What do you do during on a Sunday afternoon when the whole weekend observes the National Archeology Days and the temperatures outside reach 35-36C (95 – 97F) in the shadow? Simple, you visit a cool – meaning also air-conditioned! – Archeology museum that for the weekend is also entrance free!
The only problem was to choose from the many museums of the region that were all taking part in the “Archeology Days”, an event that takes place each year in the month of June.
The choice fell on the Historic Museum of Mazères – a little town some 50 km south of Toulouse.
The museum features a permanent exhibition called “Barbarians in the South of Gaul” that offers a crash course in early medieval period of the southwest of France.
One learns for example that “barbarians” were nomadic people who were defined as such by Romans because they were not speaking Latin.
The first nomadic tribes to come in what was at the time the southern Gaul were the Visigoths.
There is not a lot known about them. They were the first to bury their dead in what is now called the necropolis of Bénazat – one of the most important necropolises dating from the Migration Period located in the south of France and discovered in the 20th century near the town of Mazères. Due to their custom to bury the corpse naked laid in a carved tree trunk and covered with only some cloth they left no traces save the skeletal remains. The Visigoths whose kingdom capital was the very city of Toulouse, were pushed south on the other side of the Pyrenees by the Franks who under Clovis I, defeated them in the Battle of Vouillé in 507.
The Franks – called many times in museum’s explanation panels as the Merovingians
because the branch of the Frankish people that settle in what is now the southwest France were of the Merovingian dynasty – settled on the same territory as the Visigoths and used the same Bénezat burial place. Contrary to the Visigoths they were burring their dead finely dressed and adorned with jewelry. These very ornaments made from iron and bronze form now the majority of the artifacts on display in the Mazères museum. They date from the 6th and 7th centuries AD.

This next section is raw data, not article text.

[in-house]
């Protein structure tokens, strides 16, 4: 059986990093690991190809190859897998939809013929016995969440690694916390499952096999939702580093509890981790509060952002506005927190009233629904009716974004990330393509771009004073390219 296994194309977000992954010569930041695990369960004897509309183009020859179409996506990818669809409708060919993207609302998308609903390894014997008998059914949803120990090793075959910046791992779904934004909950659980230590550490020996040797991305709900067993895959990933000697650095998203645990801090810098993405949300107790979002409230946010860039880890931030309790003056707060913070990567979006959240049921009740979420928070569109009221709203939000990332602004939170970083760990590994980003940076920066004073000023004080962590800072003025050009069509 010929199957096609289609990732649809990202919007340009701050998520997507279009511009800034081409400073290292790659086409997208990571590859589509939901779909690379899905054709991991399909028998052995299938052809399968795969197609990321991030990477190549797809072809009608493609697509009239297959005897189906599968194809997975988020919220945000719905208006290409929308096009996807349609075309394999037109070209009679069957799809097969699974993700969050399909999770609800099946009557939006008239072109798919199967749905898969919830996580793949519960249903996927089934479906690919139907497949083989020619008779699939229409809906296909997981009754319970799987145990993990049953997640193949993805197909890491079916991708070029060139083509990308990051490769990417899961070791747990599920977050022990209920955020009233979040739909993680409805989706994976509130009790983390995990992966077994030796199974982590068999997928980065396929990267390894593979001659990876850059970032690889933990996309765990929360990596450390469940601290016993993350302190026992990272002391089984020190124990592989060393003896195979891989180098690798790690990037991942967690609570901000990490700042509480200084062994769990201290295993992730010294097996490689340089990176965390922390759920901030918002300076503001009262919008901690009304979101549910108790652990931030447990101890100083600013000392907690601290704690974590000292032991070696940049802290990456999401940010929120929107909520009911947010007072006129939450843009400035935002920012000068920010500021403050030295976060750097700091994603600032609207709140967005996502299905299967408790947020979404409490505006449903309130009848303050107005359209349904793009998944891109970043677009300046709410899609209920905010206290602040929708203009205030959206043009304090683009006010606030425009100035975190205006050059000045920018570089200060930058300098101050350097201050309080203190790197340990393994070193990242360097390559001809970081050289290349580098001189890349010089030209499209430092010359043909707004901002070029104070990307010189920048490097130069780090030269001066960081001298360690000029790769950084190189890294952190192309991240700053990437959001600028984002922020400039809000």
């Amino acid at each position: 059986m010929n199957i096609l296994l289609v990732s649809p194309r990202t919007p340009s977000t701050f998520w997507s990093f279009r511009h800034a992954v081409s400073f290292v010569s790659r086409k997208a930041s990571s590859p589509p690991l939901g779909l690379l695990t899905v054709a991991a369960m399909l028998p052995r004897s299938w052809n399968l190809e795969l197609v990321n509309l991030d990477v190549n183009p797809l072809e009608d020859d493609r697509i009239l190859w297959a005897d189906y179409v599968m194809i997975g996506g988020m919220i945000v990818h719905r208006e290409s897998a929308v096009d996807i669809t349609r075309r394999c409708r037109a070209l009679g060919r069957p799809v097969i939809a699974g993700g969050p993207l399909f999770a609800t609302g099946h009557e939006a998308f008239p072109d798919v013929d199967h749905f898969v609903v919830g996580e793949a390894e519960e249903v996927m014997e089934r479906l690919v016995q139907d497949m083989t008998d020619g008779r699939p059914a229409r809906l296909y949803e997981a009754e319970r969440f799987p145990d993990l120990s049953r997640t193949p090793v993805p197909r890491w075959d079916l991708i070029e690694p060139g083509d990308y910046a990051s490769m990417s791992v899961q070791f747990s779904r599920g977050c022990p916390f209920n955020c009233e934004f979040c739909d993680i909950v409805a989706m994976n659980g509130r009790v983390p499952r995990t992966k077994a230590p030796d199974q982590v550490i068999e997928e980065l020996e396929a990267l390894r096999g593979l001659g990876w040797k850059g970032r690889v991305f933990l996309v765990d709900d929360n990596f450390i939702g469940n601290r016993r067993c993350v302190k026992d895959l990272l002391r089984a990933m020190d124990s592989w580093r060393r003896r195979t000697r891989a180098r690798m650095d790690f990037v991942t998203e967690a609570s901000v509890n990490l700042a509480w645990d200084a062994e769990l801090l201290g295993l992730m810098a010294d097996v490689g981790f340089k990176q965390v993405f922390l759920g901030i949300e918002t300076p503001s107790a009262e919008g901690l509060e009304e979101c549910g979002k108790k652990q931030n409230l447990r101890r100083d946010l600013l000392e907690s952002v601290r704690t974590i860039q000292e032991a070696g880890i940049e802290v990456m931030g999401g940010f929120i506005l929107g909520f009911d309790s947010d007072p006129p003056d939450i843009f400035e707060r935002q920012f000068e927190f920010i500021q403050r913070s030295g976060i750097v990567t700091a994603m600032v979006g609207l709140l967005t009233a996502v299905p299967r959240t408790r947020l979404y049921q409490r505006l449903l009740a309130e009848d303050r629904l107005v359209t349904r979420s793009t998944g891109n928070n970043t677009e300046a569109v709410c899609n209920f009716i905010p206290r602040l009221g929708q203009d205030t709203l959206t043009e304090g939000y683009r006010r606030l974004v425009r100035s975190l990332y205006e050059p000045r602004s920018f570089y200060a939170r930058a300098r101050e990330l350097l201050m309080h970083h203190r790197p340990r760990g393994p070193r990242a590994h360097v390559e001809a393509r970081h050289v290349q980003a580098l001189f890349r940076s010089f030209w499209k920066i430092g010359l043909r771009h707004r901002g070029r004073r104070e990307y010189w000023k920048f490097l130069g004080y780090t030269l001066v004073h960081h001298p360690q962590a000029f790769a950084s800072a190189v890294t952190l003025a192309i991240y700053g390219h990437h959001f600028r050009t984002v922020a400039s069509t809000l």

The Museum of Mazeres located in an old “hôtel particulier” built in 1580 by a rich woad merchant tries also to retrace the history of the town, which is quite interesting in the sense that throughout the centuries the town had a nearby famous at the time Cistercian abbey called Boulbonne Abbey, built in the 12th century, a large castle built by Gaston Fébus in the 14th century, and a Roman style bridge built in the 13th century all of which are now completely gone (save some remains of the bridge).
The abbey was destroyed in 1567 during the religious wars, the castle considered as too powerful for a local fief was destroyed by the order of Cardinal Richelieu in 1634 and even the bridge was destroyed by the flooding of 1875!
Hi, I am Carla. I am living and working in the beautiful city of Toulouse, France.
I like history, travel and... the southwest of France and try to share through this blog information about events that might be of interest to the travelers to this part of the world!